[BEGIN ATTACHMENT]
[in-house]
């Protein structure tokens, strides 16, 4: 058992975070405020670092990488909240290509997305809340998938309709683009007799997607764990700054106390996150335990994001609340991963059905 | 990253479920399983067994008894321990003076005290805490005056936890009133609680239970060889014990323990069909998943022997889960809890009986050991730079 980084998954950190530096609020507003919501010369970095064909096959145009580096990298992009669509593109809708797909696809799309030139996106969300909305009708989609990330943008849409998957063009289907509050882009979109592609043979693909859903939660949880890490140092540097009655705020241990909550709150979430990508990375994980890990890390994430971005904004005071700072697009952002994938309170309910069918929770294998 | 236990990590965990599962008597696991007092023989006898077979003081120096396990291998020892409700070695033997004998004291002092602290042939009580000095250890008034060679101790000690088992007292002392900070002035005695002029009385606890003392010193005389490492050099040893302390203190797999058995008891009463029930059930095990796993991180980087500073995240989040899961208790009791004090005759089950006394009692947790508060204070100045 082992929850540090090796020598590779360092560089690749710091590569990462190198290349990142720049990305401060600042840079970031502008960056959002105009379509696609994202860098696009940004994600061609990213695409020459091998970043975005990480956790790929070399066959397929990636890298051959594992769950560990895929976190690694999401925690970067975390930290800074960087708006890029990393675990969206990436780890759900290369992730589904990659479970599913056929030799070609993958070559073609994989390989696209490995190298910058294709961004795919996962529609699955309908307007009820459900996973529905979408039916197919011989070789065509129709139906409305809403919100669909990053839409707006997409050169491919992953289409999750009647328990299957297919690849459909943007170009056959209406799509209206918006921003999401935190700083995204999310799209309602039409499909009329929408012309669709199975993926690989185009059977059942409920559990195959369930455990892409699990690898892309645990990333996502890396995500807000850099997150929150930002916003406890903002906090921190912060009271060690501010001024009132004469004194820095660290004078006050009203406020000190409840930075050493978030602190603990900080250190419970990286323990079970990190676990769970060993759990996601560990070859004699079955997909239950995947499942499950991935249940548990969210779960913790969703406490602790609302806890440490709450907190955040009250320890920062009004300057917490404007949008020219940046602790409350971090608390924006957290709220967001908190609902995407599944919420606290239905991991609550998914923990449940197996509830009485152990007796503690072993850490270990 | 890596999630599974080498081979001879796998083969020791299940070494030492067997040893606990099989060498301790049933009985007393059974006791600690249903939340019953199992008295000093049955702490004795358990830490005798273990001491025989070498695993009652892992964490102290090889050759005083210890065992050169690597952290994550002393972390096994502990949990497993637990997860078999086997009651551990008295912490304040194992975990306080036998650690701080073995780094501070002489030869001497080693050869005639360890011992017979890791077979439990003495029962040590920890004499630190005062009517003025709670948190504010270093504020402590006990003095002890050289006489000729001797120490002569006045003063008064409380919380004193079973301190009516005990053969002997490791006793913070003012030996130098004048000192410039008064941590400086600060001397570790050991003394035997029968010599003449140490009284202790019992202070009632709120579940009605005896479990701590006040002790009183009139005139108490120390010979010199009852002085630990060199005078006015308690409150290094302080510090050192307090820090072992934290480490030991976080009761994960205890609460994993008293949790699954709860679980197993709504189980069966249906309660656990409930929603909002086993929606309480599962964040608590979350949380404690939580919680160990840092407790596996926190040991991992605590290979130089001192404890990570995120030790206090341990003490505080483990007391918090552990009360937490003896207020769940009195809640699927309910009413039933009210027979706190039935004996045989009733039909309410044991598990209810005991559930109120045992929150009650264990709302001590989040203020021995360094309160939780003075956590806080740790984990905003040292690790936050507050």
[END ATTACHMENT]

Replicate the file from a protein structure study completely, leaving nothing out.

[in-house]
């Protein structure tokens, strides 16, 4: 058992975070405020670092990488909240290509997305809340998938309709683009007799997607764990700054106390996150335990994001609340991963059905 | 990253479920399983067994008894321990003076005290805490005056936890009133609680239970060889014990323990069909998943022997889960809890009986050991730079 980084998954950190530096609020507003919501010369970095064909096959145009580096990298992009669509593109809708797909696809799309030139996106969300909305009708989609990330943008849409998957063009289907509050882009979109592609043979693909859903939660949880890490140092540097009655705020241990909550709150979430990508990375994980890990890390994430971005904004005071700072697009952002994938309170309910069918929770294998 | 236990990590965990599962008597696991007092023989006898077979003081120096396990291998020892409700070695033997004998004291002092602290042939009580000095250890008034060679101790000690088992007292002392900070002035005695002029009385606890003392010193005389490492050099040893302390203190797999058995008891009463029930059930095990796993991180980087500073995240989040899961208790009791004090005759089950006394009692947790508060204070100045 082992929850540090090796020598590779360092560089690749710091590569990462190198290349990142720049990305401060600042840079970031502008960056959002105009379509696609994202860098696009940004994600061609990213695409020459091998970043975005990480956790790929070399066959397929990636890298051959594992769950560990895929976190690694999401925690970067975390930290800074960087708006890029990393675990969206990436780890759900290369992730589904990659479970599913056929030799070609993958070559073609994989390989696209490995190298910058294709961004795919996962529609699955309908307007009820459900996973529905979408039916197919011989070789065509129709139906409305809403919100669909990053839409707006997409050169491919992953289409999750009647328990299957297919690849459909943007170009056959209406799509209206918006921003999401935190700083995204999310799209309602039409499909009329929408012309669709199975993926690989185009059977059942409920559990195959369930455990892409699990690898892309645990990333996502890396995500807000850099997150929150930002916003406890903002906090921190912060009271060690501010001024009132004469004194820095660290004078006050009203406020000190409840930075050493978030602190603990900080250190419970990286323990079970990190676990769970060993759990996601560990070859004699079955997909239950995947499942499950991935249940548990969210779960913790969703406490602790609302806890440490709450907190955040009250320890920062009004300057917490404007949008020219940046602790409350971090608390924006957290709220967001908190609902995407599944919420606290239905991991609550998914923990449940197996509830009485152990007796503690072993850490270990 | 890596999630599974080498081979001879796998083969020791299940070494030492067997040893606990099989060498301790049933009985007393059974006791600690249903939340019953199992008295000093049955702490004795358990830490005798273990001491025989070498695993009652892992964490102290090889050759005083210890065992050169690597952290994550002393972390096994502990949990497993637990997860078999086997009651551990008295912490304040194992975990306080036998650690701080073995780094501070002489030869001497080693050869005639360890011992017979890791077979439990003495029962040590920890004499630190005062009517003025709670948190504010270093504020402590006990003095002890050289006489000729001797120490002569006045003063008064409380919380004193079973301190009516005990053969002997490791006793913070003012030996130098004048000192410039008064941590400086600060001397570790050991003394035997029968010599003449140490009284202790019992202070009632709120579940009605005896479990701590006040002790009183009139005139108490120390010979010199009852002085630990060199005078006015308690409150290094302080510090050192307090820090072992934290480490030991976080009761994960205890609460994993008293949790699954709860679980197993709504189980069966249906309660656990409930929603909002086993929606309480599962964040608590979350949380404690939580919680160990840092407790596996926190040991991992605590290979130089001192404890990570995120030790206090341990003490505080483990007391918090552990009360937490003896207020769940009195809640699927309910009413039933009210027979706190039935004996045989009733039909309410044991598990209810005991559930109120045992929150009650264990709302001590989040203020021995360094309160939780003075956590806080740790984990905003040292690790936050507050």